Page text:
Have you heard of this food-delivery outfit? They just raised half a billion dollars from Softbank at a $1.4B valuation. What is their business model, you ask?
They put restaurant menus and logos on their website whether the establishments signed up as partners or not. They then tell their couriers not to identify themselves as part of DoorDash when picking up these rogue orders.
True to this cloak-and-dagger culture, the company’s cut is partially hidden in quietly inflated menu pricing, which restaurants don’t appreciate, in addition to a customer-facing service charge.
Uh-oh, you think, another 1099, gig-economy job. But maybe with all the money they collect overcharging for unwilling restaurants’ product and capital from sweet investor “Vision Funds,” they’re taking care of their delivery folk?
Oh, they pay as little as $1 per delivery, plus “100% of tips.” Only if the tips don’t equal the “guaranteed amount” will DoorDash itself pay its courier-partners-but-not-employees more than $1. Essentially, customers should either grossly overtip or not tip at all if they care about the couriers over the company (protip: tip cash).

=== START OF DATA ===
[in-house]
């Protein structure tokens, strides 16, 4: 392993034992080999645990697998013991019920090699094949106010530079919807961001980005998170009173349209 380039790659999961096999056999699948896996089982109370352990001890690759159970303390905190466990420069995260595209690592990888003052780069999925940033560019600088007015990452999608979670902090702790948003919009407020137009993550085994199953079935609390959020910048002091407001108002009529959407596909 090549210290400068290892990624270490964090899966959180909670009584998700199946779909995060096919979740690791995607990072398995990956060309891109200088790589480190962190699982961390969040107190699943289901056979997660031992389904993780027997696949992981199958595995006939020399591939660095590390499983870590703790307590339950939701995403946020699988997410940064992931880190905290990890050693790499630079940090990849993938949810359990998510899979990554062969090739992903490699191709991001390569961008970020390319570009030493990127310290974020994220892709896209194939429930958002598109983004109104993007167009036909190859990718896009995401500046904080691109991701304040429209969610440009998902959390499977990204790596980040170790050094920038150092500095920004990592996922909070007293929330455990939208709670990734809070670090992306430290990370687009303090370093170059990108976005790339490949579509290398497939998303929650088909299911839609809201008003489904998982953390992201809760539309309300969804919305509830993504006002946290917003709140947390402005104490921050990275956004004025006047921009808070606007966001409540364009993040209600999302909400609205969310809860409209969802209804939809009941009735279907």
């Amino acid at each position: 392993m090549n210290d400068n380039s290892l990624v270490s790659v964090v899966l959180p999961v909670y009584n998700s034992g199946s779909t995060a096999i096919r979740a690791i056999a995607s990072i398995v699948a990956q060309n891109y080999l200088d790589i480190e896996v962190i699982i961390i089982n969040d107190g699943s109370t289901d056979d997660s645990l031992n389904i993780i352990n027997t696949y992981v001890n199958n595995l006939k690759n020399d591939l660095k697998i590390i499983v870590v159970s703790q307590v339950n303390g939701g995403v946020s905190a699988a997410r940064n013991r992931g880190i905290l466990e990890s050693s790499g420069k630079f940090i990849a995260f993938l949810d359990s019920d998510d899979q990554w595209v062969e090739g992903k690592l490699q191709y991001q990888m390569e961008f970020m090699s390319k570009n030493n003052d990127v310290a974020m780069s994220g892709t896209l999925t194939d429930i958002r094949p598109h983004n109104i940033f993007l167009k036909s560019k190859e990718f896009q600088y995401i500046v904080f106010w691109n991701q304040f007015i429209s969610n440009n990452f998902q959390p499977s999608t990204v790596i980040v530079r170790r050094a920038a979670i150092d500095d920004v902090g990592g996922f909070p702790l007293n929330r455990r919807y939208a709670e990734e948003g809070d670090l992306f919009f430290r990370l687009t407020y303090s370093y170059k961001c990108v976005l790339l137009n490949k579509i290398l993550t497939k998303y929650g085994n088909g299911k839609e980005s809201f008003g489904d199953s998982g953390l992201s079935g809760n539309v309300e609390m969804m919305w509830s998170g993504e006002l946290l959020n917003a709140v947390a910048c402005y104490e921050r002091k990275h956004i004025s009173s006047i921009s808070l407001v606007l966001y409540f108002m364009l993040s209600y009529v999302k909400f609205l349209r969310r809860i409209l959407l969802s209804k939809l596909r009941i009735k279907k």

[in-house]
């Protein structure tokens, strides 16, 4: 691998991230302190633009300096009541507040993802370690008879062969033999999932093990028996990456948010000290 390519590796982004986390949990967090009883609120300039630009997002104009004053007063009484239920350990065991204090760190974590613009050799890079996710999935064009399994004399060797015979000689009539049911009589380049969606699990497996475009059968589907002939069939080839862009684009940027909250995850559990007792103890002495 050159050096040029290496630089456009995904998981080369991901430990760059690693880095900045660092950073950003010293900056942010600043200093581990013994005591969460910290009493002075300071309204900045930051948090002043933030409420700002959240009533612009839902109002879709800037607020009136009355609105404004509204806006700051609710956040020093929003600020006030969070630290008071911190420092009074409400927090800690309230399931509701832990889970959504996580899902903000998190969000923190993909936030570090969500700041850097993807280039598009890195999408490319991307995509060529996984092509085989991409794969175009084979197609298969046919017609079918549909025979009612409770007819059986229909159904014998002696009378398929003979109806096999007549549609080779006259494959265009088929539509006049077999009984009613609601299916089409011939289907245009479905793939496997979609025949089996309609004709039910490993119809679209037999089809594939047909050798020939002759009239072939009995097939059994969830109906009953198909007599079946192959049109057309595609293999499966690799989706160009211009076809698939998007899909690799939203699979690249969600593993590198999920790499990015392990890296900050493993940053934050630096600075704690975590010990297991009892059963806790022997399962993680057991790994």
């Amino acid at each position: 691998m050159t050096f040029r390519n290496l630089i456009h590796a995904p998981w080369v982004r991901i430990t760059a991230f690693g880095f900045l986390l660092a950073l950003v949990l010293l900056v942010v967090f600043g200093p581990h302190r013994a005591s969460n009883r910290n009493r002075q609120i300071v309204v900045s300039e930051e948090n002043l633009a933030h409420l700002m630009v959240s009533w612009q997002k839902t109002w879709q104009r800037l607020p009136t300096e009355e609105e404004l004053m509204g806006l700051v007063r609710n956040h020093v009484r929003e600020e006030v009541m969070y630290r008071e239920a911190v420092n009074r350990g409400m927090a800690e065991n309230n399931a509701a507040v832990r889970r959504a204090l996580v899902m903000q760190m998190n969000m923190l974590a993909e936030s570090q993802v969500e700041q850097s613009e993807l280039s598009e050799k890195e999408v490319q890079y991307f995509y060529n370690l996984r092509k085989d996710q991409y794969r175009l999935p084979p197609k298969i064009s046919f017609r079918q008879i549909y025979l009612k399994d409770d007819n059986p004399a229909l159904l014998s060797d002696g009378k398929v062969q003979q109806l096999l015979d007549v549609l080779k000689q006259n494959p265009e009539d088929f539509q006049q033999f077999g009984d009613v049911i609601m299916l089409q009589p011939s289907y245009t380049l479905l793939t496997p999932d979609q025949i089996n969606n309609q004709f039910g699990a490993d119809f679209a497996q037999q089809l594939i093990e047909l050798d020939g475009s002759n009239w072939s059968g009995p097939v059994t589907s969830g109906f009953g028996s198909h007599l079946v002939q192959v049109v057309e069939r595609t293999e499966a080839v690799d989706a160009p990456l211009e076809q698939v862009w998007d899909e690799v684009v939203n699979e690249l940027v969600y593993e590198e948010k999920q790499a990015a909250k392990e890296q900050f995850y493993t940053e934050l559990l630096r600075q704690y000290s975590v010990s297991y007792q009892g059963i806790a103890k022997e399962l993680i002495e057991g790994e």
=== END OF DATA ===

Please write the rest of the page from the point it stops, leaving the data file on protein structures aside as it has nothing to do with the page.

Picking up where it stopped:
But maybe DoorDash takes care of its workers in other ways?
Well that’s an unusual and generous benefit. Are these signs available from DoorDash’s offices? Maybe! And a billion-dollar company has got to have some nice office space right?
Hmm. Well, I’m sure after getting sued for misclassifying its employees, I mean, independent contractors, DoorDash is now very careful with such language on public-facing materials.
Oops. Search and replace missed one.